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Tenga, Ringo W. 'The Legal Framework for Regulation of Public Ethics in Tanzania - An Overview' 2010 (Ethics Secretariat, URT)

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Tenga, Ringo W. 'The Legal Framework for Regulation of Public Ethics in Tanzania - An Overview' 2010 (Ethics Secretariat, URT)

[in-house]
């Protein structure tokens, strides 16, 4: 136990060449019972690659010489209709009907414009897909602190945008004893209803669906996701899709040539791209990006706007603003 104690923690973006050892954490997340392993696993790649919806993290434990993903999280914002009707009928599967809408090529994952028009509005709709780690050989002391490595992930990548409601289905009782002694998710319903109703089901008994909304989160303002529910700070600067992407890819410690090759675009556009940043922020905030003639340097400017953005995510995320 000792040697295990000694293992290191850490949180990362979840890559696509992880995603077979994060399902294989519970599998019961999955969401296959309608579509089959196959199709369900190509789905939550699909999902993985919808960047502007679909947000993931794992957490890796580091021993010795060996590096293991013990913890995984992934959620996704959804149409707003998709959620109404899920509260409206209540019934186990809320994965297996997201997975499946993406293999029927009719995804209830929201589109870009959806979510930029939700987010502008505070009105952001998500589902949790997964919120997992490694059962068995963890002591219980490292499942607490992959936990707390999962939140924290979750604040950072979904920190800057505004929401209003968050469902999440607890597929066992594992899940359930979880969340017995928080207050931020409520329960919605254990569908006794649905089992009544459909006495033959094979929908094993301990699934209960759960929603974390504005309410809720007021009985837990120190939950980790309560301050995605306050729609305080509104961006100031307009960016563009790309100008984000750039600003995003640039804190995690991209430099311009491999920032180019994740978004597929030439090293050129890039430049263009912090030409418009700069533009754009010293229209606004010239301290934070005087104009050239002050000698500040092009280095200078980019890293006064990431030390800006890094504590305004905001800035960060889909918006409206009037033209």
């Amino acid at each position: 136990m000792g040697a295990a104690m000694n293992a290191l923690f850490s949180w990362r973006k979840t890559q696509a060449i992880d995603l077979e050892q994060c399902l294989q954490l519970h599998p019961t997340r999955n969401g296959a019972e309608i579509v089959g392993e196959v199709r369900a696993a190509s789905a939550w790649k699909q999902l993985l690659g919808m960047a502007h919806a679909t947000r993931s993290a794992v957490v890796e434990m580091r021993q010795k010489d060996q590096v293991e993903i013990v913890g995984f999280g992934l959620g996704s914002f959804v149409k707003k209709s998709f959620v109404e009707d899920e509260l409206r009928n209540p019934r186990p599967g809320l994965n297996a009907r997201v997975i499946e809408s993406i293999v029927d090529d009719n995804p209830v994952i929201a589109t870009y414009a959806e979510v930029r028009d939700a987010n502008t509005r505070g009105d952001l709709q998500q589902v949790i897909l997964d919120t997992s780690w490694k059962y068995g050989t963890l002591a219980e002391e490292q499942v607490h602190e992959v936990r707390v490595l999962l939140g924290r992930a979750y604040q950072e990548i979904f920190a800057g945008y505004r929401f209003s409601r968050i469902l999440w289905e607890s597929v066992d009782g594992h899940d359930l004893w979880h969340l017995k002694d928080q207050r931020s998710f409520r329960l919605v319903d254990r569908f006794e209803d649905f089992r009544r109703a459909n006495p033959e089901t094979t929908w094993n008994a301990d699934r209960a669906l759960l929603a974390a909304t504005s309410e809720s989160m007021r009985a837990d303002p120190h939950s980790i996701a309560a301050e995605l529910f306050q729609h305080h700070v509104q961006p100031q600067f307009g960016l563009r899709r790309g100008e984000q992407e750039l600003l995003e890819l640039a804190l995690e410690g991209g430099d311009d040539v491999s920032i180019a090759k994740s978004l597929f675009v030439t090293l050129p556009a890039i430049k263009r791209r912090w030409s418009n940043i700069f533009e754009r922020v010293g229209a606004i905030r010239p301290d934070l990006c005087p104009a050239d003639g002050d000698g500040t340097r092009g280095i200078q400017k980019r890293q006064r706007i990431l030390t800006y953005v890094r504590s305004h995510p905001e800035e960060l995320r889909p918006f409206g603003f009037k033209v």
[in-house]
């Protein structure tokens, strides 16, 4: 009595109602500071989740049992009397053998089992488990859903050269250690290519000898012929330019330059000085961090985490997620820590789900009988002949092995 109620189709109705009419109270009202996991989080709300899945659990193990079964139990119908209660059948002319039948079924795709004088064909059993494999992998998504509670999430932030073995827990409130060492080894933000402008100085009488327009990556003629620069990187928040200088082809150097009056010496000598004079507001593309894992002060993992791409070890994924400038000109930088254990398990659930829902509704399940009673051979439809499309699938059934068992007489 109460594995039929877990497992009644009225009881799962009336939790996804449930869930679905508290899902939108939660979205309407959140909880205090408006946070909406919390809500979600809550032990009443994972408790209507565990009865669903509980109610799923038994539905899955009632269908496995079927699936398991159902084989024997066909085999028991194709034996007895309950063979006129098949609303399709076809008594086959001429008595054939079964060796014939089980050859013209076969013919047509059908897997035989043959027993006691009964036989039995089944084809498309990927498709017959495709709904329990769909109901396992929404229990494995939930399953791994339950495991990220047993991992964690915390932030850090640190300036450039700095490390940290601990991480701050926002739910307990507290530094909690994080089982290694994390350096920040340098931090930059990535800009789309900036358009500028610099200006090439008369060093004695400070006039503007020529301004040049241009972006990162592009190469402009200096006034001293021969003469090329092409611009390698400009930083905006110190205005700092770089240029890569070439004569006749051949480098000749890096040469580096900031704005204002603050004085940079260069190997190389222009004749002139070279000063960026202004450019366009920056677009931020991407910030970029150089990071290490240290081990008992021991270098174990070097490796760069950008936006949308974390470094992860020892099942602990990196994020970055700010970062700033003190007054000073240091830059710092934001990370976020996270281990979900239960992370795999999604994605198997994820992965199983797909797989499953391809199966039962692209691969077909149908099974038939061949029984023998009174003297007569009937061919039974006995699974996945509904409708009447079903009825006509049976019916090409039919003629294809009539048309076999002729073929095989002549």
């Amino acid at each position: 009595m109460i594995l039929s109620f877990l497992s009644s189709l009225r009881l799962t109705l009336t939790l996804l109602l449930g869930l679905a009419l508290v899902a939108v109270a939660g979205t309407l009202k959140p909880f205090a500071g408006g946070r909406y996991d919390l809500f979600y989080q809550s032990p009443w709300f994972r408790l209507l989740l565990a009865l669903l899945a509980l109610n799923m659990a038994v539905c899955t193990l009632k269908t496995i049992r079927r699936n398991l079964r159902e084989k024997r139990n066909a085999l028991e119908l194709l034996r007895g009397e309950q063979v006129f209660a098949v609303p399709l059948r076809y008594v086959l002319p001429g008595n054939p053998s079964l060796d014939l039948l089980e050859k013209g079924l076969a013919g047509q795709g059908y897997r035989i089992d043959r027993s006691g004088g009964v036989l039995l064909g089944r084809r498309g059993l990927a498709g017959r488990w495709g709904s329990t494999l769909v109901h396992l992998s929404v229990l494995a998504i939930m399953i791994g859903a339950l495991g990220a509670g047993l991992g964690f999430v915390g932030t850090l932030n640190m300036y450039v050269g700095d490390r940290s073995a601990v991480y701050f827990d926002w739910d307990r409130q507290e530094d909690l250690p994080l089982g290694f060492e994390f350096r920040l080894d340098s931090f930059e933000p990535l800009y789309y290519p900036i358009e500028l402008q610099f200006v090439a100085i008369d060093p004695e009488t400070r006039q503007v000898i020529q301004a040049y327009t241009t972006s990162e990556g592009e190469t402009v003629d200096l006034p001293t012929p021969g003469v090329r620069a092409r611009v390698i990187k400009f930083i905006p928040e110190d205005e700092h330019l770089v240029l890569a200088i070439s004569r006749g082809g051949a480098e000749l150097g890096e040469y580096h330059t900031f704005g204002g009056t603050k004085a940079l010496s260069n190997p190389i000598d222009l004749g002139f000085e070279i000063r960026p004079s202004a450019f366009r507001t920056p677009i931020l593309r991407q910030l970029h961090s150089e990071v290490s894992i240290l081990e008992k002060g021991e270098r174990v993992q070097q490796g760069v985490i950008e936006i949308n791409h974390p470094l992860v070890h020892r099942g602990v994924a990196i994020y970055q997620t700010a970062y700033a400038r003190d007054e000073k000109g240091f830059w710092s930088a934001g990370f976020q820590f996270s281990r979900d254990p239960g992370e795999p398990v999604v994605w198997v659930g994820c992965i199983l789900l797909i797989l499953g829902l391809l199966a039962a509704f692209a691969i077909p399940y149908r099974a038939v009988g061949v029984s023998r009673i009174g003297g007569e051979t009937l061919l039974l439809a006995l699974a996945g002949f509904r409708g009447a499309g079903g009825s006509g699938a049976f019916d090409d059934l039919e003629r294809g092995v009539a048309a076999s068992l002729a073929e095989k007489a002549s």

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   Page 1 of  69 Law on Public Ethics in Tanzania, Ringo Tenga Ethics Secretariat (URT) FOR PRESENTATION TO THE WORKSHOP FOR MEMBERS OF PARLIAMENTORGANISED BY THE ETHICS SECRETARIATOF THE UNITED REPUBLIC OF TANZANIA27TH APRIL 2010  THE LEGALFRAMEWORK FOR THE REGULATION OFPUBLIC ETHICS IN TANZANIA A REVIEW Dr. R.W. Tenga ,Advocate of the High Court of Tanzania & Senior Lecturer at theSCHOOL OF LAW (Formerly THE FACULTY OF LAW), UNIVERSITY OFDAR ES SALAAM27/04/2010  THE LEGAL FRAMEWORK FOR THE REGULATION OFPUBLIC ETHICS IN TANZANIA:A REVIEW. [By Ringo Tenga 1 ] 0.An Introduction.  This paper is a review of the legal framework for regulation of public ethics in Tanzania. It relies substantively on an earlierpartial consultancy done for the Ethics Secretariat and CIDA of Canada which carried out a review of the LEADERSHIP CODEOF ETHICS ACT, CAP 398 [R.E. 2002] Both sponsors of thatconsultancy felt that the present Leadership Code of Ethics Act isin serious need of review and outlined a number of factors thathave arisen since its enactment, and these factors include:  The expanded mandate of the Ethics Secretariat in2004 to cover not only public leaders but also middlelevel public servants;  The establishment of six Ethics Secretariat Zonal Officescloser to stakeholders in executing Ethics Secretariat functions;   A set of major public sector reform initiatives that haveresulted in the enactment of new legislation such as the Commission for Human Rights and Good Governance Act (2001  ) and the Prevention and Combating of Corruption Act (2007) ; 1 Dr. Ringo Tenga is a Senior Lecturer in the School of Law of Law University of Dar Es Salaam where he teaches, amongst other  subjects, Legal Ethics. He has also lectured, part time, on Medical Ethics at the Muhimbili University of Medicine as well.   The enactment of the Public Sector Regulations in2003 providing for a Code of Conduct for all civilservants;  The enactment in 2000 of a Codes of Ethics for Local Government Councillors who are also covered under the Act;  New strategies such as the National Strategy for Growthand Reduction of Poverty with good governance as oneof the three clusters of the Strategy;  The introduction and adoption by the Government of the National Anti-Corruption Strategy Action Plan(NACSAP) as a strategic policy and action framework for preventing and combating corruption in the country for the period 2004-2011 thereby strengtheninggovernance, transparency, accountability, integrity andefficiency and improved public delivery;  Recent regulatory changes, in particular in thetendering and procurement area have been introducedand put into place mechanisms that address certainareas covered in the existing Act  . The consultants were then mandated to review the provisions of Cap. 398, pointing out, among other things, its short comings,contradictions, conflicts and duplication, if any, with otherlegislation and some initial recommendation for remedies. Indoing so we surveyed the various legislative schemes both within Tanzania and in other jurisdictions and benefited from thecomparative exercise. In the present paper I am requested togive a general overview of regulating the ethical conduct of   public leaders and articulate the various challenges publicauthorities face in doing so. The paper gives first a short historical background to the publicethics in Tanzania; second, it gives an Analysis of the variouslegislative schemes with emphasis on Cap.398; third, a brief comparative analysis of the existing strategies and policies; and,lastly, some tentative recommendations for reform. 1.THE DESIGN OF THE MODERN LIBERAL STATE AND THEPARADOX OF CORRUPTION .  The modern democratic state in all its forms is the currentbedrock of public leadership. The attributes of such leadershipcan only be grasped by understanding the design of the modernstate. From Plato’s Republic , in ancient Greece, it is clear thatpublic leaders are assumed to be people with special leadershipacumen coupled with an unimpeachable character. For Platoleaders are the Guardians of the State and must be welleducated and of high integrity, in short, ‘men of gold’. Platoeven assumed that such people should be celibate in order todevote most of their time to the complexities of the state. Asimilar perception of the qualities of public leadership resonatesthroughout history. In Roman times Cicero committed some of his most memorable writings to the qualities of a good leader. Inhis ‘ De Officiis’ (On Duty) Cicero makes a contrast betweenduty and expedience. He argues a good leader is one imbuedand guided by the moral dimension and not expedience. In themiddle ages in Europe Machiavelli’s ‘ The Prince’ is concerned  with a public leader led by   expedience and utility for the good of the State.But the classical design of the modern state is best definedthrough the work of 17 th Century enlightenment philosophers inEurope from Bodin, Grotius, Hobbes Locke, Rousseau,Montesquieu, etc., who defined modern sovereignty andgrounded it on the Social Contract. This representativedemocratic model and its structure required a definite form of leadership and accountability to the citizenry and defined whatthe best leader would be. It is Montesquieu who saw the need toregulate leadership through institutional arrangements thatwould “check” and “balance” state organs in such a way thatdemocracy would not degenerate into despotism or dictatorshipof individuals or oligarchs 2 . If leaders were not constrained byrules and institutions they would easily “capture the state”, as itwere, and usurp its ‘ownership’ from the people. Theconsequence of this omnipresent threat led Montesquieu todesign a state system that is both representative and based onthe ‘Separation of Powers’ between the legislature, executiveand judiciary as the basic pillars of state machinery. The‘checks and balances’ that were in-built were the guarantee thata usurper would not hijack the state from its stakeholders - thecitizenry . But Montesquieu understood that any creation of human beingshas a beginning and an end, just like everything else that exists.One of the terminal diseases which was bound to effect hisdesign of the state was the corruption phenomenon. That greed 2   Montesquieu, Baron Charles de THE SPIRIT OF THE LAWS  , SeeBook VIIIentitled ‘Of the Corruption of the Principles of theThree Governments’. Shows how DEMOCRACY, ARISTOCRACY and MONARCHY are destroyed ultimately by corruption.